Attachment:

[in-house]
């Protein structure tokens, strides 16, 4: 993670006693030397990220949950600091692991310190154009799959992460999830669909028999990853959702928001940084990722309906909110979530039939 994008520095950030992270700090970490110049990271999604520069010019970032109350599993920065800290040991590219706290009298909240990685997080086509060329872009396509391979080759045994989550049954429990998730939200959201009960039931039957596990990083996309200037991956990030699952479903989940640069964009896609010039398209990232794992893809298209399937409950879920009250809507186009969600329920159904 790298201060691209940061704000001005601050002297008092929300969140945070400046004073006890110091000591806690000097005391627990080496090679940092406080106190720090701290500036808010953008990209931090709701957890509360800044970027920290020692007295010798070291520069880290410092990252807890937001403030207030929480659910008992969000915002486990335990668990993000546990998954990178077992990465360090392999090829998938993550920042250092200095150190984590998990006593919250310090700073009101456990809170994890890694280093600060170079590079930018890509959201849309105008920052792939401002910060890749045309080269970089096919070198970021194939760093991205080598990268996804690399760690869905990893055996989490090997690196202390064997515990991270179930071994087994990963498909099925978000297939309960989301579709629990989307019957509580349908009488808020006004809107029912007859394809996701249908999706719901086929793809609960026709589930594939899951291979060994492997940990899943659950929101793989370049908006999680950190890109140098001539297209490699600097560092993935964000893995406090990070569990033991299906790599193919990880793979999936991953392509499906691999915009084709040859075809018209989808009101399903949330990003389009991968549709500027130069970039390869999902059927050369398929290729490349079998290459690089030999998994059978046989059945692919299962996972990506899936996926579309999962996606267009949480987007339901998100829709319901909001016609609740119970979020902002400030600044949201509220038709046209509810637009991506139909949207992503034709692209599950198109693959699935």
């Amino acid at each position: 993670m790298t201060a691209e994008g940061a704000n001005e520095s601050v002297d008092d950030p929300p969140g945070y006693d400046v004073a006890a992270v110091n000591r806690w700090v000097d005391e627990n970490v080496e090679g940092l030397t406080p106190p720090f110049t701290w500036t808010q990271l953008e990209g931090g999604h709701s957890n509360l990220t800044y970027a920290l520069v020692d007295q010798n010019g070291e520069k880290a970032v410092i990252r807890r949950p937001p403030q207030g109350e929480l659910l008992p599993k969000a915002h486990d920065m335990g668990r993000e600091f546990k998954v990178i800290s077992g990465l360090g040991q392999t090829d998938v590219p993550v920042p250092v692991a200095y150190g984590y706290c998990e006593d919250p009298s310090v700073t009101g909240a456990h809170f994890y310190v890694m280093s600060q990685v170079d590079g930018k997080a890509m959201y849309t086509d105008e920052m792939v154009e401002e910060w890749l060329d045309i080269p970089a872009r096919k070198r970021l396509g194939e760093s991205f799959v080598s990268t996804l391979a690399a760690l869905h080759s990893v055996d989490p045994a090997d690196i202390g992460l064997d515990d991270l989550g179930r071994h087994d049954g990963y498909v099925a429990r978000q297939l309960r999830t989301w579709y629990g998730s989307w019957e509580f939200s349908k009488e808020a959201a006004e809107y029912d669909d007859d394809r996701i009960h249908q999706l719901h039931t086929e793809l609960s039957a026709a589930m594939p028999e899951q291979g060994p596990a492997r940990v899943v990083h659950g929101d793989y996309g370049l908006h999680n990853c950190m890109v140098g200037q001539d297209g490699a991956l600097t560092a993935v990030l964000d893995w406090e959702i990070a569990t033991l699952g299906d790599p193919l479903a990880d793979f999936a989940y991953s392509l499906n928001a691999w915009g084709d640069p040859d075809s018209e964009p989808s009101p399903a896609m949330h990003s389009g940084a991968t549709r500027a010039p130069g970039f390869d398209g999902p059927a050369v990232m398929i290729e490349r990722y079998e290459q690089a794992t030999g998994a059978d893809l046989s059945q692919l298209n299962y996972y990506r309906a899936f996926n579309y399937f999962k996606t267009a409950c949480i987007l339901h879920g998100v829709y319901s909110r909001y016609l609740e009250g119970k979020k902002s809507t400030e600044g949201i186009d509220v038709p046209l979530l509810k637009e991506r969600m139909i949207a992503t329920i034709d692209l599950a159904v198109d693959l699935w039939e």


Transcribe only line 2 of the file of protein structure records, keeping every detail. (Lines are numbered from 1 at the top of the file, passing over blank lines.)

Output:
């Protein structure tokens, strides 16, 4: 993670006693030397990220949950600091692991310190154009799959992460999830669909028999990853959702928001940084990722309906909110979530039939 994008520095950030992270700090970490110049990271999604520069010019970032109350599993920065800290040991590219706290009298909240990685997080086509060329872009396509391979080759045994989550049954429990998730939200959201009960039931039957596990990083996309200037991956990030699952479903989940640069964009896609010039398209990232794992893809298209399937409950879920009250809507186009969600329920159904 790298201060691209940061704000001005601050002297008092929300969140945070400046004073006890110091000591806690000097005391627990080496090679940092406080106190720090701290500036808010953008990209931090709701957890509360800044970027920290020692007295010798070291520069880290410092990252807890937001403030207030929480659910008992969000915002486990335990668990993000546990998954990178077992990465360090392999090829998938993550920042250092200095150190984590998990006593919250310090700073009101456990809170994890890694280093600060170079590079930018890509959201849309105008920052792939401002910060890749045309080269970089096919070198970021194939760093991205080598990268996804690399760690869905990893055996989490090997690196202390064997515990991270179930071994087994990963498909099925978000297939309960989301579709629990989307019957509580349908009488808020006004809107029912007859394809996701249908999706719901086929793809609960026709589930594939899951291979060994492997940990899943659950929101793989370049908006999680950190890109140098001539297209490699600097560092993935964000893995406090990070569990033991299906790599193919990880793979999936991953392509499906691999915009084709040859075809018209989808009101399903949330990003389009991968549709500027130069970039390869999902059927050369398929290729490349079998290459690089030999998994059978046989059945692919299962996972990506899936996926579309999962996606267009949480987007339901998100829709319901909001016609609740119970979020902002400030600044949201509220038709046209509810637009991506139909949207992503034709692209599950198109693959699935």